Arnold Tarling, a fire safety expert and chartered surveyor at Hindwoods, has little faith in this idea. ‘How,’ he questions, ‘do you make sure that this continues across every vertical member which is holding the cladding on? The external cladding’s got to stick to something, and so very often you have vertical sections of aluminium bonded to the concrete. You have your barriers coming out from there. How do you fill in all those cavity bits and pieces – the aluminium tubes themselves? How do you fill in the cavity gaps? It becomes very complicated.’ ”

This gets to the heart of the Grenfell rapid fire spread. The design, construction and installation of the cladding was done of the cheap. Looking at limited information on the cladding installation it is highly possible that over 50% of the cavity gaps where the Grenfell Tower columns intersected with floor levels was left completely unprotected (See Grenfell Everything I Have Learned On The Causes Behind The Inferno ).

It is necessary that there is a fight red in tooth and claw to ensure justice for the victims of this fire. Then secondly comes ensuring it does not happen again, and that the UK construction industry is properly regulated (currently building regulations are becoming a joke, which impacts on wider government regulatory climate). Finding suitably qualified fire safety experts to go against the ire of the powerful UK Construction Industry Lobby and its resources will be a major problem.


Grenfell Everything I Have Learned On The Causes Behind The Inferno.

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Grenfell Everything I Have Learned On The Causes Behind The Inferno.

[ Posted by Lara Keller 5/8/17 Updated 7/7/19 ] anchorTableSmall - Copy Blog Table Of Contents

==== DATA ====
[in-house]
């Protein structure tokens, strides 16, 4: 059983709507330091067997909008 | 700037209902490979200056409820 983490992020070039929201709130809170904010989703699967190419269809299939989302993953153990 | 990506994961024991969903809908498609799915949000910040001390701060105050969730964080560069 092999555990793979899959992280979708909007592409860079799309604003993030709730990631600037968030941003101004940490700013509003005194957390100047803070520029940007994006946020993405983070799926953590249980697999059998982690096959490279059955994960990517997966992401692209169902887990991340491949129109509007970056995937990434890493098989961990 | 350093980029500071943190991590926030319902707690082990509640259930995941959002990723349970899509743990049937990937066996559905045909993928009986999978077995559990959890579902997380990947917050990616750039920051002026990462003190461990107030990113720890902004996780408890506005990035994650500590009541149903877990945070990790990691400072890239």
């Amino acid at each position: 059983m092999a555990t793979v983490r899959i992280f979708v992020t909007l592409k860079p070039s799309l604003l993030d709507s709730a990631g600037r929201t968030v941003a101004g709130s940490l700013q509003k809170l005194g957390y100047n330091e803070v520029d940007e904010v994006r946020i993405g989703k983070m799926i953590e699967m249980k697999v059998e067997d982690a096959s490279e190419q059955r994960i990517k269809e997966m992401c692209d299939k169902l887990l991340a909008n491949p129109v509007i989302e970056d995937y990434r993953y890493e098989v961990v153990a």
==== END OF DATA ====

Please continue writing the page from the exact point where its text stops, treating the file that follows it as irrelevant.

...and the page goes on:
1. Introduction: Grenfell Tower Fire

Grenfell Tower fire in the early hours of the 14 June 2017, spread with incredible speed spreading from the 4th to the top 24th floor in 20 minutes. Over 80 men, women and children has been killed by toxic fumes and heat, and their remains cremated. It really is not too strong to describe this as the most horrific fire in the UK since the Second World War. To keep any respect for democracy and government regulation in the UK, the residents of Grenfell Tower need to get full justice, and there needs to be urgent action to make residential housing (social, student or private) safe in the UK. On a more personal level I was shocked by the death of Mohammed al-Haj Ali a young civil engineer who had been forced to flee the malevolent state of Assad’s Syria, only to become a victim of the indifferent UK state. It is a bitter irony that indifference for life does not respect borders.

The thing that marks this Tower Block fire out from previous ones is the very rapid speed of the fire spread, and the high number of deaths and injuries. The main issue in getting justice is understanding the “rapid fire spread”. In this article I ignore the cause of the kitchen flat fire and sprinklers. I ignore even the response of the fire services, fire stopping around windows, fire doors, and the quality of the escape routes and fire advice (“Stay Put Policy”). The reason is that the authorities will argue if Grenfell had been a normal fire these systems would have worked. I will also ignore the disgraceful treatment of the residents before and after the fire by the super wealthy penny pinching social cleansing Kensington and Chelsea Council. This is an important issue, but who is actually directly responsible for the crime of refurbishing Grenfell Tower to make it a death trap needs to be established, and this means looking deeply at the cause.